Sunday, March 31, 2019

C.S. Lewis on Learning to Think in Greek

George Sayer's account of how C. S. Lewis learned to think in Greek stuck in my head when I read it years ago:
"With his strongly guttural Ulster accent, Kirkpatrick would read about twenty lines of the Iliad or whatever work they were studying, translate about a hundred lines quickly and roughly, and then tell his pupil to go through it in detail with a grammar book and a dictionary, while he went back into the garden. At first Jack found it difficult in the time allotted to work through more than about twenty of the lines that the 'grinder' had translated, but before long he was able to work through even more than had been read aloud. He found that he could think in Greek." - George Sayer, Jack: C. S. Lewis and His Times (Harper & Row, 1988), 93-94

I don't much care for the method, but "thinking in Greek" is surely the goal--or shows that the goal of reading fluently has been reached.

I rather suspect Lewis's own experience of learning to think in Greek lies behind this passage in chapter 19 of Out of the Silent Planet:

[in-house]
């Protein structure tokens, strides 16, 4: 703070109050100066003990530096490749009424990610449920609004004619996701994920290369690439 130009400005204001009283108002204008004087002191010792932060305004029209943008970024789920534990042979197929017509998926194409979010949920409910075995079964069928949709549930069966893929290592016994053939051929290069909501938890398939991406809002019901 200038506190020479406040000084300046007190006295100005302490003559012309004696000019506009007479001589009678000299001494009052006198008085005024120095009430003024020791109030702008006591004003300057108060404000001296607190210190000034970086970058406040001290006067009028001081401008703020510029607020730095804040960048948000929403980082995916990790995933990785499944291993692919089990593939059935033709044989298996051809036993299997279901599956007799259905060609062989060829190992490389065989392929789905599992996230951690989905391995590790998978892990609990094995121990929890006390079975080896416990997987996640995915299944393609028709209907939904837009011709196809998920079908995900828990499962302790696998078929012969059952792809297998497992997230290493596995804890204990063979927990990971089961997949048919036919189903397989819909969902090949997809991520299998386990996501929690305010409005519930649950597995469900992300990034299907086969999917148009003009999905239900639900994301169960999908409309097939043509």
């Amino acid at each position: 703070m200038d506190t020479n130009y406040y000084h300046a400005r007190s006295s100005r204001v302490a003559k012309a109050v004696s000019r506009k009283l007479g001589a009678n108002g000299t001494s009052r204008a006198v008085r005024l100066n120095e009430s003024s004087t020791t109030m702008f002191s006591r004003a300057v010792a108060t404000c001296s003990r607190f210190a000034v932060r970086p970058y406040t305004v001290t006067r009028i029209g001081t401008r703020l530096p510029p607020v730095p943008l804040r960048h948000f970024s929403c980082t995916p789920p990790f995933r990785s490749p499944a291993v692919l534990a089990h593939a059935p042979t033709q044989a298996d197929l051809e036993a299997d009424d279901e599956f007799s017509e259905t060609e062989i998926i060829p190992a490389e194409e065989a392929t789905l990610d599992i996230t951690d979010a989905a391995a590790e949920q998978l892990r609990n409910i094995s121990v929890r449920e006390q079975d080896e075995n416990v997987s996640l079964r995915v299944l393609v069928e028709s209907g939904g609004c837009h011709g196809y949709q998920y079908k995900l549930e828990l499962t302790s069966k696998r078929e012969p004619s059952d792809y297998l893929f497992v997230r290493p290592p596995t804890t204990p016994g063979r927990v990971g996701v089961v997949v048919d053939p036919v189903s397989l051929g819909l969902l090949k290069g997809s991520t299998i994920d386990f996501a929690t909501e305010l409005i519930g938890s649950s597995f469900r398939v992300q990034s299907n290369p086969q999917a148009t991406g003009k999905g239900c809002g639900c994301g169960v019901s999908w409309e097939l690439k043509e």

"To every man, in his acquaintance with a new art, there comes a moment when that which before was meaningless first lifts, as it were, one corner of the curtain that hides its mystery, and reveals, in a burst of delight which later and fuller understanding can hardly ever equal, one glimpse of the indefinite possibilities within. For Ransom, this moment had now come in his understanding of Malacandrian song. Now first he saw that its rhythms were based on a different blood from ours, on a heart that beat more quickly, and a fiercer internal heat. Through his knowledge of the creatures and his love for them he began, ever so little, to hear it with their own ears. A sense of great masses moving at visionary speeds, of giants dancing, of eternal sorrows eternally consoled, of he knew not what and yet what he had always known, awoke in him with the very first bars of the deep-mouthed dirge, and bowed down his spirit as if the gate of heaven had opened before him." 
It is worth noting that when Lewis describes the process of learning another language in Out of the Silent Planet, the approach he describes is conversational.